In the supply chain discipline, inventory management has long been studied and optimized. Countless books, websites, and business school classes have been devoted to the art of inventory management. Yet, in information technology and security, inventory management remains elusive.
Case in point, one Expanse customer, a CISO, explained that having a complete and accurate inventory or “system of record” is the foundation of any security program. We’ve heard this statement repeated by security leaders across organizations of all shapes and sizes. “You can’t protect what you can't see” comes to mind and in 2020, this became a huge problem for technology and security teams. As a result of COVID-19, digital transformation within organizations has moved to light speed. Organizations' assets have rapidly moved externally, become fragmented, and in many cases ephemeral.
A recent Gartner report summarizes the trend:
Most businesses have complex interconnections of servers, cloud instances, desktops, laptops, mobile devices, Internet of Things (IoT) and more. These assets are dynamic, seemingly borderless, and continuously moving and growing. As this footprint increases, so does the organization’s threat exposure. Maintaining asset inventory is fundamental to any robust cybersecurity program and being cognizant of this inventory is fundamental to a vulnerability management program.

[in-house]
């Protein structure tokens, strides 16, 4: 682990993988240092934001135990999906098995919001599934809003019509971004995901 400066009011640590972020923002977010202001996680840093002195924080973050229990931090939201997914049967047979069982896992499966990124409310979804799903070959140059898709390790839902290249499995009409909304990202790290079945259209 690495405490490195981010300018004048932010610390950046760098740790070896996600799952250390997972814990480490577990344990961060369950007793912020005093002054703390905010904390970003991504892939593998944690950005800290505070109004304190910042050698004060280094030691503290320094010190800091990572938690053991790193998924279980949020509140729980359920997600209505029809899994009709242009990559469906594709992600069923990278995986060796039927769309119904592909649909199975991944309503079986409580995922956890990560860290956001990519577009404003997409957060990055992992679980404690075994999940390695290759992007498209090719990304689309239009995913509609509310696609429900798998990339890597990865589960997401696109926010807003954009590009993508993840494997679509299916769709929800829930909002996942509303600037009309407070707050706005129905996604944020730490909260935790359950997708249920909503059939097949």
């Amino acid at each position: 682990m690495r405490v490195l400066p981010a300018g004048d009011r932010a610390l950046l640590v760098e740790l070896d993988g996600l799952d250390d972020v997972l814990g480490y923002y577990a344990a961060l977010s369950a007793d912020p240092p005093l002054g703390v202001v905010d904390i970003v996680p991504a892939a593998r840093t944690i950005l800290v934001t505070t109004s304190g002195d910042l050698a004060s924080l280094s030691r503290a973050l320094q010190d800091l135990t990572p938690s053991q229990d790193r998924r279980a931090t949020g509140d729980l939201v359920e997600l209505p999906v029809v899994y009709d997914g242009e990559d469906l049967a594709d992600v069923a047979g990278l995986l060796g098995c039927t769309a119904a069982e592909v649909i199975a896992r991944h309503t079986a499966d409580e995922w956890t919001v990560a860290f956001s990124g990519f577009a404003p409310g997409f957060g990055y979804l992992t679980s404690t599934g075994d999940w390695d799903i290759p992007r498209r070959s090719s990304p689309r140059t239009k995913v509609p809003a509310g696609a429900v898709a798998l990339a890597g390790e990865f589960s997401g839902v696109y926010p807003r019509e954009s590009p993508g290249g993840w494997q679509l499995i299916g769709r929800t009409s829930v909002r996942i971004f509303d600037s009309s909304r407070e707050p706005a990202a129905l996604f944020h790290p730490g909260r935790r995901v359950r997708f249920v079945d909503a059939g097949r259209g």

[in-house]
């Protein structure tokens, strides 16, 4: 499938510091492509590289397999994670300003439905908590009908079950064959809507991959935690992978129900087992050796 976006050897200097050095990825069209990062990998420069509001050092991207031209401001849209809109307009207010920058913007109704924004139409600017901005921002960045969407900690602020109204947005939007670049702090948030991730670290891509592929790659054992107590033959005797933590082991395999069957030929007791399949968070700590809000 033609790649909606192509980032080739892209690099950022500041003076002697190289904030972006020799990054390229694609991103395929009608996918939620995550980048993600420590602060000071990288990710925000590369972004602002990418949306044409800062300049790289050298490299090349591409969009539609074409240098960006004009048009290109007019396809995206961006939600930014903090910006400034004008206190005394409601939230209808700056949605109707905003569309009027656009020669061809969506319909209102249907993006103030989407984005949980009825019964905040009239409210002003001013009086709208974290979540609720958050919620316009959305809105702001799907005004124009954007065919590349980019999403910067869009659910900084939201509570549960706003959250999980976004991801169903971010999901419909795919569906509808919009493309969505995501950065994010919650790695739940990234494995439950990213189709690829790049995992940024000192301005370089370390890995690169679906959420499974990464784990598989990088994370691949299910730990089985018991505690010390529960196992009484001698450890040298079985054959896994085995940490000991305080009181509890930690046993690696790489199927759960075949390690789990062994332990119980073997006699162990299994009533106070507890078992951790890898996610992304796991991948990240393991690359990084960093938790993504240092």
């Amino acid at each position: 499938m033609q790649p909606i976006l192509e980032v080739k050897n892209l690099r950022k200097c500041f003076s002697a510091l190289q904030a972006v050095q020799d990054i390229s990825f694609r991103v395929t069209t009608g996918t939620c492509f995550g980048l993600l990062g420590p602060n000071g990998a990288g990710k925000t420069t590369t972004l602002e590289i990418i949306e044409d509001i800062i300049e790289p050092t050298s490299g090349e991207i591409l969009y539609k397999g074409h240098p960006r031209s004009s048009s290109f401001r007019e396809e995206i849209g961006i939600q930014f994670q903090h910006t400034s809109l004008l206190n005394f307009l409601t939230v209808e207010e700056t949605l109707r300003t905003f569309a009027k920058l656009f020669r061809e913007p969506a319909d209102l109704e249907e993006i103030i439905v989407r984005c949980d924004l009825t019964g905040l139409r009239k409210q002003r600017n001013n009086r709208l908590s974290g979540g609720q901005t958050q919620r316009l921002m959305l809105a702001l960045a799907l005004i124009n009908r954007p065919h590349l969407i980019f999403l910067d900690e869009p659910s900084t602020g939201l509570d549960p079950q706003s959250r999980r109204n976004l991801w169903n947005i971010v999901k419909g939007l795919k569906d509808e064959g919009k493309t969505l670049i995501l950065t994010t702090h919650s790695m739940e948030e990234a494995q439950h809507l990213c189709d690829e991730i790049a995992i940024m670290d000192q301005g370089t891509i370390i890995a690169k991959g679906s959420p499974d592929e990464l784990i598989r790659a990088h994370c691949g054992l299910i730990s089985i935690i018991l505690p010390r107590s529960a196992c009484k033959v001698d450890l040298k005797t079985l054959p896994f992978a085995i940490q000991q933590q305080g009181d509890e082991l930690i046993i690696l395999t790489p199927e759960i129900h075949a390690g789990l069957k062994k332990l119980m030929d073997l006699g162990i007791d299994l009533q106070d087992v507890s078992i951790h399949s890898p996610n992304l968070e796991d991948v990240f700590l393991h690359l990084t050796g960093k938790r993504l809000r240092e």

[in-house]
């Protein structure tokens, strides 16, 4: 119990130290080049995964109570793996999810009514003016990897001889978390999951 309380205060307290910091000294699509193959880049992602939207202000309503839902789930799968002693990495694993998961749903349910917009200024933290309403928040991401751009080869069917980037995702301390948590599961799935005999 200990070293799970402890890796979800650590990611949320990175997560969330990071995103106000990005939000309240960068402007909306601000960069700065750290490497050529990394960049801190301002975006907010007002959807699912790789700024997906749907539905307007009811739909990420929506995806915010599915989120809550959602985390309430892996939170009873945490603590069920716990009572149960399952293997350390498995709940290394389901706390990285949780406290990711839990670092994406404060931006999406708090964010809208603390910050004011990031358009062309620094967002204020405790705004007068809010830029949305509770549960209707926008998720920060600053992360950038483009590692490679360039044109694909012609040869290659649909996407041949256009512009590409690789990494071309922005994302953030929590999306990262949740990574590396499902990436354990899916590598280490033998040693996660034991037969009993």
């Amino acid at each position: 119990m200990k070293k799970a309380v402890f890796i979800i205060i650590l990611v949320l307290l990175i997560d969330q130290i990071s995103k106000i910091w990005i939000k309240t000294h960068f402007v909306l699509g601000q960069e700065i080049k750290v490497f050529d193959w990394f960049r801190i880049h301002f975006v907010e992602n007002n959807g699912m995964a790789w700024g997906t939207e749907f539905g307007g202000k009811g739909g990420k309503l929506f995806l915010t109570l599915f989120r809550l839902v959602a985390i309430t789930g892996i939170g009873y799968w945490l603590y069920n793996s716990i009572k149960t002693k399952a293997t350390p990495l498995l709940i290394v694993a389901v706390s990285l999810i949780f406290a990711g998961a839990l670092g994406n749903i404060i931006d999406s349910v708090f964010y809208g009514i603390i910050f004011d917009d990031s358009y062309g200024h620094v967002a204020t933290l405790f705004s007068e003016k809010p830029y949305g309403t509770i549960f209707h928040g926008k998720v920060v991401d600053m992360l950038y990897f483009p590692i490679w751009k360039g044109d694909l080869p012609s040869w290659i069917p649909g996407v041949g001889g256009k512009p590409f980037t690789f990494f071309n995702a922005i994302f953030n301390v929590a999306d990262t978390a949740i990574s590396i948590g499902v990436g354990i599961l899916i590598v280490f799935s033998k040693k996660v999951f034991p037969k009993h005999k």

(Source: The Essential Elements of Effective Vulnerability Management, October 2020)
Let’s explore the inventory problem in more depth. The enterprise shift from inside to outside has been driven by a set of rapid digital transformations, presenting unique opportunities and challenges:
- Cloud: At first, cloud adoption was driven by cost savings. However, with a pandemic, the cloud now brings accessibility. Whatever the driver, try walking into a physical data center these days.
- Mobility: With remote work, many enterprise assets are not set up for secure remote work, as laptops at home are often connected via insecure home routers potentially exposing corporate communications, data and more.
- Website sprawl: Many organizations have websites deployed across many hosting providers. How do you see and maintain them all? How can you ensure they conform to compliance and security standards?
- Supply chain: With the continued attacks against the supply chain, like the SolarStorm attack, and the onset of CMMC and Section 889, the importance of supply chain security has garnered significant attention this past year. Whether it is jointly owned, managed assets, or infrastructure wholly managed by a third party, many enterprises suddenly have to understand a completely foreign universe.
- Governance: Security teams need to develop governance standards and policies around all assets, even those they can’t see.